Another brown envelope

For those of you following the episodes of this blog, and I know there are a few, you will no doubt wonder if I have received another mystery donation, (all except one of you who will know it wasn’t them!) but, no, it wasn’t the kind that arrive in the post.  This one had been sitting in an old box file for several years since my mother had died with her (or maybe my father's) handwriting on it with the daunting words ‘David – Christ’s Hospital’.  I was prompted to open it as a result of recently looking through the parcel of old photographs my sister sent me.

Those who have read my previous scribblings will also know that Christ’s Hospital was the school I was sent to.  I always used to say ‘was sent to’, not just because it is deliberately ungrammatical, but also because that what it always felt like.  The school felt like a punishment for a life crime, although I was too young and far too immature at the time to understand the nature of the crime I may have committed.  Perhaps CH was the place I would find out.  It was certainly Jesuitical enough to be that for many, and why not me?  It took me seven years to begin to realise and now almost seventy to fully realise it was just supposed to be a great school.  It wasn’t.  I hit my knuckles time and time again on the regime and the school hit me back.  Forty strokes of the cane on my pink behind during my incarceration and endless ‘miles’ and ‘loops’, the running punishment older boys (strangely called ‘Grecians’) could impose on the feckless and frightened ‘squits’ as the first years were unaffectionately called.

A memory returns. I am offering a boy a Quality Street chocolate on what may have been my first day in the place.  The large tin had been a going away present from the little old lady (she was probably in her forties) for whom I worked on Saturday morning delivering flowers from her flower shop on the High Street. We are standing in the Day Room waiting for the bell.  (Even that sentence sums up the regime.)  I am feeling desperate and alone.  I open the chocolates and offer the tin to a stranger who might have been a year older than me. “You don’t offer us chocolates. You don’t even talk to us.” His curt reply laid the first brick in the foundation of the walls I built around myself from then on.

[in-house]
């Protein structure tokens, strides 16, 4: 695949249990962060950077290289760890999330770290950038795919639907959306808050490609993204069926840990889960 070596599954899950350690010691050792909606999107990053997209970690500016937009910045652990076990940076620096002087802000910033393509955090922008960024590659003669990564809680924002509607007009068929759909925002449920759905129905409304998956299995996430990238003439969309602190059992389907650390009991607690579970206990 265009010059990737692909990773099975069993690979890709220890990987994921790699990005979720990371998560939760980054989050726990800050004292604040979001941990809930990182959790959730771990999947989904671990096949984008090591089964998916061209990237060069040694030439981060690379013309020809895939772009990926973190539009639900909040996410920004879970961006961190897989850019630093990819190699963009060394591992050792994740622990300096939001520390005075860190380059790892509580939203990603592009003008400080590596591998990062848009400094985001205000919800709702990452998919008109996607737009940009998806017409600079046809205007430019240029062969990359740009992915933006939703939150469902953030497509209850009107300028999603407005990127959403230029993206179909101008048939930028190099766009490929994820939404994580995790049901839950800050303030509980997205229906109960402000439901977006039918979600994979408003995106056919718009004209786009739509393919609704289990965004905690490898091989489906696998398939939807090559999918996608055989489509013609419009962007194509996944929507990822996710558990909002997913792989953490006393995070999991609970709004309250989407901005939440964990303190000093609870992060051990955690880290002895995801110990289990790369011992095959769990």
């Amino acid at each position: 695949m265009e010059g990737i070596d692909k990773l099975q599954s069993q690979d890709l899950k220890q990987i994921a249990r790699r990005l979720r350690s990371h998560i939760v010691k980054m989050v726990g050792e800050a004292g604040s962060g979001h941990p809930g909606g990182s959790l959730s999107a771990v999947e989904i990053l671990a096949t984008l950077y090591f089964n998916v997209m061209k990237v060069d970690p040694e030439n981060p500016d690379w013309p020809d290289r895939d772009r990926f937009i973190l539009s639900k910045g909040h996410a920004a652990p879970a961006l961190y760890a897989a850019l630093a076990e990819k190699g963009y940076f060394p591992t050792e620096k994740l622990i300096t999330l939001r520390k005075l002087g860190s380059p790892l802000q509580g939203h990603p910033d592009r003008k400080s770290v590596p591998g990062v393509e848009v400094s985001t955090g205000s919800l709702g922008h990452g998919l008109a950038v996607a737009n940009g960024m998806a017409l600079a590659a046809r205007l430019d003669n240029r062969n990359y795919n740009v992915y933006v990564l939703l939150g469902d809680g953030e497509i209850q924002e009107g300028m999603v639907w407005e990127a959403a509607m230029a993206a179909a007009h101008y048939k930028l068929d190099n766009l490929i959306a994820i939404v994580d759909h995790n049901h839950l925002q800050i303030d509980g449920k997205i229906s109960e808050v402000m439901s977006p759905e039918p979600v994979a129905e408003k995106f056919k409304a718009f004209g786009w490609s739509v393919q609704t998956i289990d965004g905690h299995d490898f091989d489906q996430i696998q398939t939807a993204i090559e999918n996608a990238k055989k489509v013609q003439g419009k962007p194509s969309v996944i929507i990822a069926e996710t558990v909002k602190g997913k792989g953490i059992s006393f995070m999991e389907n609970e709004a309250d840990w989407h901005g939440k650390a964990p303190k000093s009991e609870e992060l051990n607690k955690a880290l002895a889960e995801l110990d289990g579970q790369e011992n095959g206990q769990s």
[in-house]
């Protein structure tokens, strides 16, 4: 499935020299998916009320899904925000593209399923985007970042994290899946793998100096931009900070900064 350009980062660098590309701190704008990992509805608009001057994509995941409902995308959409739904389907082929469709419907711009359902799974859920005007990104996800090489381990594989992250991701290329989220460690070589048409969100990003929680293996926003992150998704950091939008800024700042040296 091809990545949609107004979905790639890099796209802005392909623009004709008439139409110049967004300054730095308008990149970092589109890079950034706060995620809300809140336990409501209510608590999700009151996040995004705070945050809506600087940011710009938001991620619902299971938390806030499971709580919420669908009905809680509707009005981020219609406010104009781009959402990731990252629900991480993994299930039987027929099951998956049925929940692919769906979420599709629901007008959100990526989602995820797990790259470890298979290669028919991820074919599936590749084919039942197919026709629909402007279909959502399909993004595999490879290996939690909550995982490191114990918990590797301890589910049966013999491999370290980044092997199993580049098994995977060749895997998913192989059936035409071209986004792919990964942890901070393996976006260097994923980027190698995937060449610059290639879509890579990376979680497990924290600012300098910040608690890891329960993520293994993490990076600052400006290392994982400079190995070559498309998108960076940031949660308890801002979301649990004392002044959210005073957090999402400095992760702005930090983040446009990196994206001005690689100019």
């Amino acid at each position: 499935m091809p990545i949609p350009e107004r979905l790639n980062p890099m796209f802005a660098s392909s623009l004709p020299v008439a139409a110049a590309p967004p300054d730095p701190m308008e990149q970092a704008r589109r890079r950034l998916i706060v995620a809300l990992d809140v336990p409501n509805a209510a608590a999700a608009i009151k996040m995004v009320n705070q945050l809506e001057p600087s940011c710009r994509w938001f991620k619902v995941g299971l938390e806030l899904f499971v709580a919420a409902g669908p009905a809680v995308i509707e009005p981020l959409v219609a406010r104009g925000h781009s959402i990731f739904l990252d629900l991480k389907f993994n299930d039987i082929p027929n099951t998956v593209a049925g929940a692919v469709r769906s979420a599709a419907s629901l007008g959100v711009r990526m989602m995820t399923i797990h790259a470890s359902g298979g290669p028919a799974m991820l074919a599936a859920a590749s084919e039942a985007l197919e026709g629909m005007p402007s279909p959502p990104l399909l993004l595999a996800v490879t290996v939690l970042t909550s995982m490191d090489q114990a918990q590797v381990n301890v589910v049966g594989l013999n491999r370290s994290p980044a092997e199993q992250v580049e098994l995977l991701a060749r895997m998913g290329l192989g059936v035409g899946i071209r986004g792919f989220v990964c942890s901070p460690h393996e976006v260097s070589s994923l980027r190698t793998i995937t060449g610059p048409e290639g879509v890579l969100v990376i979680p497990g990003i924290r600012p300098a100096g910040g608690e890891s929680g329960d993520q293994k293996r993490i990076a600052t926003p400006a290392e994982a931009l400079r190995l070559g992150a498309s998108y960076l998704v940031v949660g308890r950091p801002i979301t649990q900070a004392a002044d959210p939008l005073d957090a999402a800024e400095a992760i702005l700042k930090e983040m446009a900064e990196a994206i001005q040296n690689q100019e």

Don’t misunderstand me.  Those walls have had their uses over the years.  Without them I would not be the self-sufficient eccentric show-off you see today, emerging from the shadows of my subconscious to amuse and entertain! And I have a strong in-built scepticism about religion and the power of the Church to do good.  I also think I have, by default, a real sense of what a good education can be. But overall I hated every aspect of what the place was and I don’t think any of the positives outweighed the terrible negatives.

So what did the envelope contain?  A selection of the finely crafted letters I wrote home every week for seven years? Some reminder of an excellent piece of learning I had achieved?  No of course, you guessed.  The envelope contained letters from the Headmaster saying I was in trouble, eventually expelled (‘asked to leave’ he called it), Richard’s (my father’s) appeal to them to have me reinstated, and a few of my letters all dealing with all the occasions on which I was in such deep trouble there and my apparent shame and contrition.

So, once again, the fact of my past crimes and misdemeanours return to haunt my present and my memories of ‘what might have been and what has been Point toward one end, which is always present’ (TS Eliot). No wonder I had strange dreams last night!

The moral is burn all boarding schools, confine them with Mr M'Choakumchild to Room 101 or rather confine them to history so we don’t forget them and their lasting legacy. Raise your children at home, however hard it is.

All the best from a road near you,

Mr Alexander

Mr Alexander